Document Type : Original Research Article
English Department, Ilam University
Classroom assessment practices play an important role in increasing students' learning. These practices are also key to the success of curriculum reforms. In line with this importance, the current study aimed to explore Iranian EFL teachers' classroom assessment practices following the new curriculum reform introduced in 2011. It also examined whether there were differences in teachers' practices based on variables such as gender, teaching experience, and educational degree through qualitative and quantitative approaches. A total of 28 EFL teachers at public high schools from three provinces in Iran (Lorestan, Kermanshah, and Ilam) participated in the semi-structured interviews. After transcribing the interviews, recurrent themes were identified by thematic analysis. The results revealed that English teachers used primarily assessment for learning or formative assessment, yet their assessments were still exam-based. The frequency of assessment practices indicated that oral questioning during instruction (60.7%), test after each lesson or unit of lesson (50%), written exams (35.7%), and group activity (32.1%) were the most frequently used assessment practices among teachers. The findings revealed that there is a discrepancy between teachers' classroom assessment practices and the curriculum reform. Across gender, there was a significant difference between participants in terms of role play, assigning summaries of lessons, and playing audio files. Regarding teaching experience and academic degree, there was no significant difference between participants. The findings would have implications for teacher education programs and EFL teachers.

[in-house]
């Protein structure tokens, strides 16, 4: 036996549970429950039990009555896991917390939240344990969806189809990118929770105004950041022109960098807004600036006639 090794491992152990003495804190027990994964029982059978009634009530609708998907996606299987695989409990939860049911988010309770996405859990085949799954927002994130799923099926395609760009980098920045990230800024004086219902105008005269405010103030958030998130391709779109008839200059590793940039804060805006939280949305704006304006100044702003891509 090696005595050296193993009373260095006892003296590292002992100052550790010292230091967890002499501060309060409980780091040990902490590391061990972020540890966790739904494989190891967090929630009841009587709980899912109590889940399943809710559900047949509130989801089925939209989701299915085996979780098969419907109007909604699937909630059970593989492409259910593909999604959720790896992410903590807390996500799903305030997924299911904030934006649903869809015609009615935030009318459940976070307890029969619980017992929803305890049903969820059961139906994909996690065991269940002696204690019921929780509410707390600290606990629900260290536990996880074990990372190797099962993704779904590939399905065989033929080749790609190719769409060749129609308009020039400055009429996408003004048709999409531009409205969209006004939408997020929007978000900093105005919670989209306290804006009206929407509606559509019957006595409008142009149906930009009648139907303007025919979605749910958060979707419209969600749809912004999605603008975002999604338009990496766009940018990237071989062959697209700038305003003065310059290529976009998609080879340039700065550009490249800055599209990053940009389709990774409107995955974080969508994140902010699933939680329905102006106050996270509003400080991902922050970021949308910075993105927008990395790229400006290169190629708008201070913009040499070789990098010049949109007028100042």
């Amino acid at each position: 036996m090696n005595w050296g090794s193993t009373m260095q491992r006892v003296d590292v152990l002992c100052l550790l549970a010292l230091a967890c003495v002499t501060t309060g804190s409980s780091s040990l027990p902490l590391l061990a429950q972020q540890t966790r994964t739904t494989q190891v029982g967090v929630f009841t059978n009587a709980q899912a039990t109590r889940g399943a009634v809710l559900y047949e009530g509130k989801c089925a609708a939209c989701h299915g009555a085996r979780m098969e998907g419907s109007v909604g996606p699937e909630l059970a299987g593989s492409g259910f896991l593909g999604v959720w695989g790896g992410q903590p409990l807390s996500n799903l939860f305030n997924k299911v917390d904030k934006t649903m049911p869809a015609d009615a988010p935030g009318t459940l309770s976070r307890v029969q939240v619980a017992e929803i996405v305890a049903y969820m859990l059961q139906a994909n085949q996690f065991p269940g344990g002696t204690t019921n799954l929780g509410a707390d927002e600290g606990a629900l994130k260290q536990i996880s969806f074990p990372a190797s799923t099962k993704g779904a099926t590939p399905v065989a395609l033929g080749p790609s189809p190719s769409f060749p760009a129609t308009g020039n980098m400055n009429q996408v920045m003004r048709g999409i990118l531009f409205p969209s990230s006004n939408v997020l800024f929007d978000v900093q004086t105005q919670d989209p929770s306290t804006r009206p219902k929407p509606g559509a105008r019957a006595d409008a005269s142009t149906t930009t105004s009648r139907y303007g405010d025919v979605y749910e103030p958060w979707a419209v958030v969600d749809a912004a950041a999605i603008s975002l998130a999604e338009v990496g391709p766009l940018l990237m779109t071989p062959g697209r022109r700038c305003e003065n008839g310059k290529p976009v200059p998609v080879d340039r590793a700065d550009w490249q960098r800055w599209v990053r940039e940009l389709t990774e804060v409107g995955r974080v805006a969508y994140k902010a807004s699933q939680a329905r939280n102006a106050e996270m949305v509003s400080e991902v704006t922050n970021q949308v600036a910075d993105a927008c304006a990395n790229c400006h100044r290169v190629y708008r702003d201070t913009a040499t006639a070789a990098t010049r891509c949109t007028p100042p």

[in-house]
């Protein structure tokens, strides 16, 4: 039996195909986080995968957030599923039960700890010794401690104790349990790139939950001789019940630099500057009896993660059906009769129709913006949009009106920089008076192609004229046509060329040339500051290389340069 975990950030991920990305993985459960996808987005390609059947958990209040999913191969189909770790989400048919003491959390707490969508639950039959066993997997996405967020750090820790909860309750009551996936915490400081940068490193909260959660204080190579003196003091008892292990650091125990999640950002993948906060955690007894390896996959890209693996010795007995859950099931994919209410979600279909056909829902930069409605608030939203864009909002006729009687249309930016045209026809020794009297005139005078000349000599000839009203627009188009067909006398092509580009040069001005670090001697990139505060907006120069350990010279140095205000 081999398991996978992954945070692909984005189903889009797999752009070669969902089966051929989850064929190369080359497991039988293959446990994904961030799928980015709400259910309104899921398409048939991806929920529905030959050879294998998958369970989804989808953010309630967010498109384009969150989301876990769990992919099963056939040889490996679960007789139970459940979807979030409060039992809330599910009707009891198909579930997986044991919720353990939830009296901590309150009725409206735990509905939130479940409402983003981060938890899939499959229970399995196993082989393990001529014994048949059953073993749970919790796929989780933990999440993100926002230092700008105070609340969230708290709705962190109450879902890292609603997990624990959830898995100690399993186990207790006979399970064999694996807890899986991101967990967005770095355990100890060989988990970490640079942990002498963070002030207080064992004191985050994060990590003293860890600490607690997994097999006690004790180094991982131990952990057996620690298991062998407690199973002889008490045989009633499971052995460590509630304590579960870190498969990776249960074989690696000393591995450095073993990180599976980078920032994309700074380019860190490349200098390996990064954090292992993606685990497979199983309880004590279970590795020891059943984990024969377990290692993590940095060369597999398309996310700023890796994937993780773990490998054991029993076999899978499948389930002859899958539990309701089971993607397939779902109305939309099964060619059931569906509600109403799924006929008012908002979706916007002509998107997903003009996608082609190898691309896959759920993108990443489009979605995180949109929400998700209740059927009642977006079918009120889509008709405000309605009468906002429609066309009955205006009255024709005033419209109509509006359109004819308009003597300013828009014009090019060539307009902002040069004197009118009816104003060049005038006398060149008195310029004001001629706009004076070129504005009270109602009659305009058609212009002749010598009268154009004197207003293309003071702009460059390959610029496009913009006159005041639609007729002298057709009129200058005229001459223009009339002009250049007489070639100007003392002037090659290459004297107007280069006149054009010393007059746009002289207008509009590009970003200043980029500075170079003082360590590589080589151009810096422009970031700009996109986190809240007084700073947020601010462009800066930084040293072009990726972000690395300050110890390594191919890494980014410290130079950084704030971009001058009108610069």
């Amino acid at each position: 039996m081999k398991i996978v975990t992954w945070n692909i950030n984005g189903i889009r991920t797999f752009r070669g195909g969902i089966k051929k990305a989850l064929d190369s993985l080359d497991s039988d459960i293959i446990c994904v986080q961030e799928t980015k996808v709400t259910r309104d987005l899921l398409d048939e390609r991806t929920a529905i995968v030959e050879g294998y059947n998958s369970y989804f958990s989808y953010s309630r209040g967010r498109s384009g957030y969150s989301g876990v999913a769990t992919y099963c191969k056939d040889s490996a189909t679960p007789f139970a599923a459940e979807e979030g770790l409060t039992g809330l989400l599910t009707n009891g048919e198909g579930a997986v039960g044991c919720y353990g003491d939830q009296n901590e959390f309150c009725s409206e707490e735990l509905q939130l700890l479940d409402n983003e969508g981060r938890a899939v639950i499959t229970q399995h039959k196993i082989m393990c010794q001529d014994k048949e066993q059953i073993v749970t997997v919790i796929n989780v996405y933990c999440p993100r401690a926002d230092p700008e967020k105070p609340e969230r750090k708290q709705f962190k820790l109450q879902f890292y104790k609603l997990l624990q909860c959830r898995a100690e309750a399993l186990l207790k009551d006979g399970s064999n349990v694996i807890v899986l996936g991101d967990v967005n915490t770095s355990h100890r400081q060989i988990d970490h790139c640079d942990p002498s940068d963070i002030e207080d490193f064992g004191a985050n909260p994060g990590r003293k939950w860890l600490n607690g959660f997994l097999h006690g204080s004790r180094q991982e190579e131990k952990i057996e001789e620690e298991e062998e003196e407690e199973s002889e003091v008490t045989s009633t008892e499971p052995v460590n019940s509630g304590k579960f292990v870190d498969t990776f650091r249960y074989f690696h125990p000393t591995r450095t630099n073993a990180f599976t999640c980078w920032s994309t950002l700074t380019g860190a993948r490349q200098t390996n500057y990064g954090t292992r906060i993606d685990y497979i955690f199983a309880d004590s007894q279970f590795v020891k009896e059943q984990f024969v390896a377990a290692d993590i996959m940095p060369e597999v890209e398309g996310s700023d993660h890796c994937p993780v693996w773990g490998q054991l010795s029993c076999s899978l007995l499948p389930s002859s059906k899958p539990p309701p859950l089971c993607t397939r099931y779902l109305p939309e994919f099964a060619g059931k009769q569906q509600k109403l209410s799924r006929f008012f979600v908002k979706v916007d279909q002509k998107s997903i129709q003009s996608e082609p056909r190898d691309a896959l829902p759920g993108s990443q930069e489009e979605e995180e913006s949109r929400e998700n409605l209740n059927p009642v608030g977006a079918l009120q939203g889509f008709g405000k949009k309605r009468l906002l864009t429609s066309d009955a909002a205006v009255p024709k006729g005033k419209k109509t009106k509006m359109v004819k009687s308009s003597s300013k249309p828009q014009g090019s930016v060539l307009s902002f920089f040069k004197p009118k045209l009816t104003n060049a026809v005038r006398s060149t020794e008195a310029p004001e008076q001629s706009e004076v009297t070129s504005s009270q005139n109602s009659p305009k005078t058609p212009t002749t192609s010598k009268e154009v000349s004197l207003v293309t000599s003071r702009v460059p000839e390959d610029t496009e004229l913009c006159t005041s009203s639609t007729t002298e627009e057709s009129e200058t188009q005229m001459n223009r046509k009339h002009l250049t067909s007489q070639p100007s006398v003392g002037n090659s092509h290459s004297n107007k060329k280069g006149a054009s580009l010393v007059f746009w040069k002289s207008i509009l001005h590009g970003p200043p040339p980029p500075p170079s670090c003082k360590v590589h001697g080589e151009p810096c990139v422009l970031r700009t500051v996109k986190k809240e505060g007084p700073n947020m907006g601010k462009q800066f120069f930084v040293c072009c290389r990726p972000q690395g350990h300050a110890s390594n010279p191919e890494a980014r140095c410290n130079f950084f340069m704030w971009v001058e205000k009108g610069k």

Key Words: Classroom assessment; EFL teachers; Formative assessment; Practices